I mention these major elements because every artist who holds the "anything goes" attitude will inevitably shout the cliche, "all images are edited, even film negatives had to be developed, so why the fuss? All photos "lie", so nothing matters!"
They are ignoring the obvious truth, the fact that since everybody does already know that photos must be "developed", everybody already knows that tone and color are subject to the recording medium and the photographer's technical skill and creative talent.
Indeed, "The Decisive Moment", as Henri Cartier-Bresson named it, is the key aspects of photography that sets it apart from all other art forms: the understanding that a moment actually happened, the moon rose in that exact spot at that exact time, with that exact scale relative to the background, if viewed from a certain angle. Yeah, everybody knows that even advanced manipulation is also possible, but the default reaction is to believe the image, or to /want/ to believe the image.
So, again, nobody is saying it's not art. It just stops being a photograph at a certain point. That point is different for all artists, and that's fine.
Either way, people still feel so offended or insulted by this attitude. Really, there's no disrespect at all, nor is there any "shoving some arbitrary rules down other artists' throats". It's just plain fact: you, the artist, know what you want viewers to think about your imagery: do you want viewers to assume that a moment "actually happened", even if it didn't? Or, do you want the viewers to actually respect your talent for honest reasons, even if the viewer's respect' is partly for your wizardry in the digital darkroom, as opposed to 100% for your field work?
For some reason, it seems that some artists still cling desperately to the belief that they're creating photographs, because the only way for their work to be respected is if it is perceived to be "a real photograph". This simply isn't true anymore. In fact we've admired "fake" imagery for decades already, in the form of CGI movies and other artwork. I have huge respect for the beautiful worlds and scenery that were the product of the imaginations of Gene Roddenberry, George Lucas, and Peter Jackson. How they managed to meld reality and fantasy is truly magical. But I respect it for a totally different reason- their imagination. Not the silly notion that the scene actually unfolded in that exact manner, in real life.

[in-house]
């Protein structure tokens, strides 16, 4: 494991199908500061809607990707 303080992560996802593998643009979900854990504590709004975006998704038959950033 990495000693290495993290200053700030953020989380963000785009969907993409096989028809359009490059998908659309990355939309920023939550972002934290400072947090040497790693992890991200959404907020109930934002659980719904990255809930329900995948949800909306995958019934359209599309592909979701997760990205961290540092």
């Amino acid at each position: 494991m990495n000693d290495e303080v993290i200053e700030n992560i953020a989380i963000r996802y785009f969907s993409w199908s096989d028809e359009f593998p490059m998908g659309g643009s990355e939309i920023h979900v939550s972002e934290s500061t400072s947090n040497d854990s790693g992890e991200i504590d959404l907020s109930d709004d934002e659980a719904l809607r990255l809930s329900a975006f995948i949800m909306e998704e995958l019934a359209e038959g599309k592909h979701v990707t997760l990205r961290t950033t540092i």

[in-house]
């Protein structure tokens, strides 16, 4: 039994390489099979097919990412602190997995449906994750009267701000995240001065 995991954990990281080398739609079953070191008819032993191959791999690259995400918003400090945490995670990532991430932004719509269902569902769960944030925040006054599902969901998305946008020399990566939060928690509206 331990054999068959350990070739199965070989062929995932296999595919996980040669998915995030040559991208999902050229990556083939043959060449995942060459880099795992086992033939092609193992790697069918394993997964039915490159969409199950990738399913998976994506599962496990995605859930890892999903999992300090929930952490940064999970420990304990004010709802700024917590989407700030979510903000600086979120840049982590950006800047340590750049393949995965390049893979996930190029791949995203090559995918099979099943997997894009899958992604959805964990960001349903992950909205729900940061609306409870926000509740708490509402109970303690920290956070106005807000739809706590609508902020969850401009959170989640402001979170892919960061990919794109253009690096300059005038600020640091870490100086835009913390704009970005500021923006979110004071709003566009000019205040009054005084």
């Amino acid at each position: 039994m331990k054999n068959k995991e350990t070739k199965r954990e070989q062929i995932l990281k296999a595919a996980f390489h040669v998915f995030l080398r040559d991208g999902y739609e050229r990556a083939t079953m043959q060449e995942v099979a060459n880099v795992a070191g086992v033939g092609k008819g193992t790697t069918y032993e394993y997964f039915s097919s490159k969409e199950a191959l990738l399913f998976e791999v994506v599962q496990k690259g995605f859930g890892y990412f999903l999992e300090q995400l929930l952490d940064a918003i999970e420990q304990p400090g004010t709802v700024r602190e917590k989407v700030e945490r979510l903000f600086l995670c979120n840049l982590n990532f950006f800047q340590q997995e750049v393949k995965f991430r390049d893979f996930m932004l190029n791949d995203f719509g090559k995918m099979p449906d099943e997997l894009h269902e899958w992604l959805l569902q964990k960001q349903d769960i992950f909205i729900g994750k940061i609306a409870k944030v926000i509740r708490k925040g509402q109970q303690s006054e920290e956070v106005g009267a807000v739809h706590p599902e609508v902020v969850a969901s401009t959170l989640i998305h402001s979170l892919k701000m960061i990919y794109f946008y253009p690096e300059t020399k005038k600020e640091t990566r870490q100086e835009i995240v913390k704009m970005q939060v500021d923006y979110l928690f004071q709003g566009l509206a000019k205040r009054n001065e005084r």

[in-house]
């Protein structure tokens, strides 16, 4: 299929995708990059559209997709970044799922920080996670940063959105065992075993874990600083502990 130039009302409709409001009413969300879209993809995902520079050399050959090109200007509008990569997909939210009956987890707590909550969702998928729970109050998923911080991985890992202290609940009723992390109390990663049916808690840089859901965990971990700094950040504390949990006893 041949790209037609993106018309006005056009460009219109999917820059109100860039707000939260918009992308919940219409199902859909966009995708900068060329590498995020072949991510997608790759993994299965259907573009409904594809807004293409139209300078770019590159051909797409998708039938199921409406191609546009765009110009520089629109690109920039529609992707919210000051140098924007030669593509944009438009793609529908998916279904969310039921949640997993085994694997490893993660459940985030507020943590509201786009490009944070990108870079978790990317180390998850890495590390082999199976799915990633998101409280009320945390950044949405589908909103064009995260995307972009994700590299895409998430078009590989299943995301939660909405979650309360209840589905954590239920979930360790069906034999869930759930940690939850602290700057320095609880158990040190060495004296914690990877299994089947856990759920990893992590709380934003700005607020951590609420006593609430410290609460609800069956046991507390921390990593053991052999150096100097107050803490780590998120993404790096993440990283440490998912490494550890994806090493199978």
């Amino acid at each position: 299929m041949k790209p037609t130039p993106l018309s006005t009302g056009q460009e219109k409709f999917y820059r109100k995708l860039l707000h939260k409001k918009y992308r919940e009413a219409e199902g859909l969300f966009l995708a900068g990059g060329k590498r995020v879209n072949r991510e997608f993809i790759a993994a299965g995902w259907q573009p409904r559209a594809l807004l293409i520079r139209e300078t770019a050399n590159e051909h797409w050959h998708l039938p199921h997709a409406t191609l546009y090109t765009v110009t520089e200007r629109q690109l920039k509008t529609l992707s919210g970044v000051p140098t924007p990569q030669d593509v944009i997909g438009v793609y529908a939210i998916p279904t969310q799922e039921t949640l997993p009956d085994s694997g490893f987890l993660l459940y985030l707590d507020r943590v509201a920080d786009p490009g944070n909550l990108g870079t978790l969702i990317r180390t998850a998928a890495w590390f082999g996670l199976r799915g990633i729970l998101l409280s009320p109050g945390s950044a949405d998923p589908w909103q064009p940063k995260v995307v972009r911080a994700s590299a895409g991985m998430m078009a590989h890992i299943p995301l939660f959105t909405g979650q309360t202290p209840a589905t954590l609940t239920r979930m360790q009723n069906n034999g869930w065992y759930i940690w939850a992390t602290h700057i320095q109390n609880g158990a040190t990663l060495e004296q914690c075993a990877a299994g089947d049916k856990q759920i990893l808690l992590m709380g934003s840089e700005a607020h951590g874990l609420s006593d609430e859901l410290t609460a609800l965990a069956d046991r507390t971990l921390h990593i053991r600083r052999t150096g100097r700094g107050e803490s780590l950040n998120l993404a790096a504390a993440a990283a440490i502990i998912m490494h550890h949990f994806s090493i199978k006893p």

I just wish that the artists who have totally abandoned their interest as photographers in the major elements of accuracy, in favor of the pure creative liberty and imagination, would be more proud of the work they're actually doing, instead of pretending that their work is something else just because that's the only way they think their work can be well-recieved, let alone respected and admired, by viewers.
Very well thought out, I’m glad you took the time to write this out.
You know Matthew Saville, we run into each other quite often online, and if you remember, I had the pleasure of working with you on a wedding several years ago via L&J. We don't see eye to eye on everything, but it's posts like this that makes me respect the hell out of you. I have never seen a small paragraph of "shock" value type comments from you. You're always laying out clear and concise thoughts in a well articulated manner.
I got into "landscape" photography about 3-ish years ago, so a clear definition of photograph vs art was not relevant to me. I tend to lean heavily towards the realm of realism with my images, (with the exception of MilkWay landscapes where I sometimes composite trying to adhere to a realistic scene and never lying about it). I never got caught up in the IG game of over saturation and shadows boosted to daytime. It's probably the reason I don't get the "likes" i would like to see, or perhaps it really is that my compositions just aren't good enough, *sadface*.
I think the funniest thing I ever saw was someone posting the MW core nearly vertical looking north at Yosemite's, Tunnel View and rising behind Half Dome with the land looking nearly daytime and this massive bright spot looking like the Sun just set north of tunnel view. Is that even deception at that point? LOL.
Continue keeping it real Matthew Saville.
It seems I keep missing you on the shores of OC these days. Glad you're getting out and shooting some beautiful sunsets, hopefully we cross paths again soon! Thanks for the kind words.
All of these thoughts that have been tumbling around in my head have evolved quite a lot over the last 5+ years. I used to be much more closed-minded and opinionated on the matter, a purist if you will. However, I slowly realized that I already had a huge capacity to appreciate "fake" imagery, every time I swooned over imagery of Middle Earth, Endor, etc. That's when it hit me- we all have the capacity to truly appreciate and respect an artists' talent, even if their craft is not the thing we ourselves are skilled and passionate about.
It's up to the artist to be proud of where their true talents lie. A viewer has every right to feel disappointed if at first they believe that an image is an "actual photograph", only to discover later that the artist performed extreme manipulations without any disclosure. Honesty about the true nature of your body of work as a whole, and its "photographic accuracy", may indeed cause a few viewers to say, "ehh, it's not for me". However, there will always be plenty of viewers who greatly appreciate such artistic talent, if the talent is recognized up front.